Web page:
“As a proud member of that Tata ecosystem, with its industrial strength and worldwide standing, we have something truly unique at Jaguar Land Rover, truly unique in the automotive industry, and now is the time to realize its potential,” Bollore said, citing Tata Group’s expertise in energy, data, communications and software.
“We have all the ingredients to define what modern luxury means in the world of tomorrow.”
Gerry McGovern, JLR’s chief creative officer, is perhaps the one person who will face even more pressure than Bollore in executing the new strategy. Bollore is banking on McGovern, who oversees design for both brands, to create a new design language for Jaguar that rekindles the passion generated by such classics as the E-Type sports car, the XJ6 sedan and the original 1960s S-Type, one of the first true compact sports sedans.
For the unflappable McGovern, such a tough assignment is likely just another day at the office. His revamped Land Rover Defender has received wide acclaim, and his next pressure-filled debut, the fifth-generation Range Rover coming next year, has been given a thumbs-up by dealers who have previewed it.
Bollore seems eager to tackle a long-standing issue at JLR: vehicle quality. He mentioned the word at least five times in his presentation.
Bollore, in answering a reporter’s question, said Jaguar would be moving away from SUVs. That has dealers wondering about Jaguar’s 2025 EV lineup. Since sedans, wagons and sports cars aren’t selling and Jaguar won’t have SUVs and crossovers, what’s left?
Jaguar Land Rover’s North American boss, Joe Eberhardt, last week held a conference call with dealers who are wondering — and worrying — about Jaguar’s future.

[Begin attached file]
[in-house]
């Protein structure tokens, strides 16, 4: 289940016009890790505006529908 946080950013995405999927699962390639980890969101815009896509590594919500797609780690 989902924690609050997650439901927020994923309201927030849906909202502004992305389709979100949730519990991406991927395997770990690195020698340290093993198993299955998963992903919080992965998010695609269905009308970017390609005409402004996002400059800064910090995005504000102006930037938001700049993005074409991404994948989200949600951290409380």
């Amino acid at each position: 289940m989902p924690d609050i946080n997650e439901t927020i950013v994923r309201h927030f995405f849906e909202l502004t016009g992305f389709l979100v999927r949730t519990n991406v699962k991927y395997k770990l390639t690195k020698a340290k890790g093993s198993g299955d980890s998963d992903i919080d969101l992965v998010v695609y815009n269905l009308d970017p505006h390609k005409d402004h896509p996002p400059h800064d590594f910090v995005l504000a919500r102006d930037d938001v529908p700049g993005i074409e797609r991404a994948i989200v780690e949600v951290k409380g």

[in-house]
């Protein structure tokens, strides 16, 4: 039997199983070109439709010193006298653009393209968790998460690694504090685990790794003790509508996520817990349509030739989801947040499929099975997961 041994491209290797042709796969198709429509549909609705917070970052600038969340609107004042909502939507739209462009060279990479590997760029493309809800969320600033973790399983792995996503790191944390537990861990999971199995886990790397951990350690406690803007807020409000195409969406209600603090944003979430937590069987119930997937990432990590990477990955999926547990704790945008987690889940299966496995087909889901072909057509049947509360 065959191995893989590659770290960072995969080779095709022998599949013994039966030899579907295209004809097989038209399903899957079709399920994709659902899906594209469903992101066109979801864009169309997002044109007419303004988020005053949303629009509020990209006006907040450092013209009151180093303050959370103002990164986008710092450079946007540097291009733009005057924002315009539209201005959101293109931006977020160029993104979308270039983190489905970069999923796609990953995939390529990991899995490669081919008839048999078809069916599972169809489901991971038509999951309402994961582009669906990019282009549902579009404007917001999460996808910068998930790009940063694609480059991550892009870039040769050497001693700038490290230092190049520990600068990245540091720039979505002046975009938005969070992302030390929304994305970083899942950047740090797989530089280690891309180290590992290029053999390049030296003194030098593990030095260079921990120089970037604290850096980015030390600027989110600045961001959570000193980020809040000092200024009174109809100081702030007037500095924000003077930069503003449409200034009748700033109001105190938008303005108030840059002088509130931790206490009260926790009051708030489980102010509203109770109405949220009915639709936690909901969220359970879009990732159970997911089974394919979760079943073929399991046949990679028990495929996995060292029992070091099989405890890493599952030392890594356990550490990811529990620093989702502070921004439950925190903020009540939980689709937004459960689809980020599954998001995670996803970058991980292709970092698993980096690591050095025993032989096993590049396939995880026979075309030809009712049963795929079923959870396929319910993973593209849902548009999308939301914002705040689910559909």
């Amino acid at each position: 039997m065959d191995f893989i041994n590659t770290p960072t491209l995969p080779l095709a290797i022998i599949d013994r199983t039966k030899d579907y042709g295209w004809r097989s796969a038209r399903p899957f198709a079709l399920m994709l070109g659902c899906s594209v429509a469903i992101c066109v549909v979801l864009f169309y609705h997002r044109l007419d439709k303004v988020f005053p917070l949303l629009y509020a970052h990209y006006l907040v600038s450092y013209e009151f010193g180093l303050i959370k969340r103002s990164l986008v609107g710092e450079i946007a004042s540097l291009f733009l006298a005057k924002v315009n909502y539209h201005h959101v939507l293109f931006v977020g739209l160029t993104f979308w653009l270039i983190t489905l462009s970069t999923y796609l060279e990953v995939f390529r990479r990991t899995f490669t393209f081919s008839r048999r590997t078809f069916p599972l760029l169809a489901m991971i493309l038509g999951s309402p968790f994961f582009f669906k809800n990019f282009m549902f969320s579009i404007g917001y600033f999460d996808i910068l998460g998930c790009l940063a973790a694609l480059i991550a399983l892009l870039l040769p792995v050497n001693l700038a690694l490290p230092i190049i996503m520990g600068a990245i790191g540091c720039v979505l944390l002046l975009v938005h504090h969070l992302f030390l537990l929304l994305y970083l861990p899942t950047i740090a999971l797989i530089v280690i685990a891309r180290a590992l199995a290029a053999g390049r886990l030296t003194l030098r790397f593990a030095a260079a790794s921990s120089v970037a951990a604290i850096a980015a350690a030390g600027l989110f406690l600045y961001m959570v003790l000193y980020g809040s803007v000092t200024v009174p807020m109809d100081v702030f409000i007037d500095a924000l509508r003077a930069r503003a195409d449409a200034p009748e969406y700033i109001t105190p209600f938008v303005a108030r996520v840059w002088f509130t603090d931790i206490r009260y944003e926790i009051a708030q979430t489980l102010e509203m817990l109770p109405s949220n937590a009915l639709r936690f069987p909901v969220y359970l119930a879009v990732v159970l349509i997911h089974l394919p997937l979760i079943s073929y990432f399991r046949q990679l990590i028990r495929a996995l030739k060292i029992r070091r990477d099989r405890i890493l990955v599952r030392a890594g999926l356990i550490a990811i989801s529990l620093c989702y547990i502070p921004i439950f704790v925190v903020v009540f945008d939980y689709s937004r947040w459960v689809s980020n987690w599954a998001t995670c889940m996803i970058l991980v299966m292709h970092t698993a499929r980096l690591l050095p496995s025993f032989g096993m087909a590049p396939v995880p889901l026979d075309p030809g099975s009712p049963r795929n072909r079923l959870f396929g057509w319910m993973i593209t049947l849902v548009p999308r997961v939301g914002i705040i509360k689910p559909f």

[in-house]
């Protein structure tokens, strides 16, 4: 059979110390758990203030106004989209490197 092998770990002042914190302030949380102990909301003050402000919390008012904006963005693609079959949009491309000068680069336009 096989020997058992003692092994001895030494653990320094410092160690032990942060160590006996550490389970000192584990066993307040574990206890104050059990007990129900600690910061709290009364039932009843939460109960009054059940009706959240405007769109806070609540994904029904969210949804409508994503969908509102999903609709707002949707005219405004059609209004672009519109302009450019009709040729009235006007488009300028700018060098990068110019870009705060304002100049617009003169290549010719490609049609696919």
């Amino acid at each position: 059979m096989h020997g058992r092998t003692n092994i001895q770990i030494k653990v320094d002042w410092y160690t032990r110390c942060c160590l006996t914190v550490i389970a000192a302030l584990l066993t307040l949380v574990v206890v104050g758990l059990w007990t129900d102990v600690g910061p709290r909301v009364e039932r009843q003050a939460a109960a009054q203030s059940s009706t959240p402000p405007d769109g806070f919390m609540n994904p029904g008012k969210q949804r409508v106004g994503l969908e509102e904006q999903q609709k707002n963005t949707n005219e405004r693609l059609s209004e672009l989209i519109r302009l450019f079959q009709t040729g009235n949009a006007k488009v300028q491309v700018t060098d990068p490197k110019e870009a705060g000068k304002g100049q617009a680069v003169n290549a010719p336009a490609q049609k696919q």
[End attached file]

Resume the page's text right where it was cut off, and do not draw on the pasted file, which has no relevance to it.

The battery-powered Jaguar I-Pace crossover has been a hit-or-miss vehicle. It does OK in regions such as California and Florida and a few East Coast cities but has virtually no demand at other many other stores.
The dealers received no specific details about Jaguar’s 2025 lineup.
Two Jaguar dealers who spoke with Automotive News on condition of anonymity came away with different interpretations of Bollore’s presentation. One believes the plan signals the end of the road for Jaguar — whose U.S. sales in pandemic-stricken 2020 were about a third of their peak of 61,204 in 2002 — while the other thinks the new direction will succeed.
Says JLR spokesman Stuart Schorr: “By the middle of the decade, Jaguar will have undergone a renaissance to emerge as a pure-electric luxury brand with a dramatically beautiful new portfolio of emotionally engaging designs and pioneering next-generation technologies.
“For Jaguar, we will now continue to work, including with our retailers, to fully prepare for that next generation of the brand, while we also go to market with the current new Jaguar lineup to 2025.”
Farrar Vaughan, president of Jaguar Land Rover Bluff City in Memphis, Tenn., is cautiously optimistic. “I think with Gerry McGovern being in charge of the Jaguar brand, it’s a really good thing, and we’ll see something really outside the box, something really dramatic. That’s what I hope.”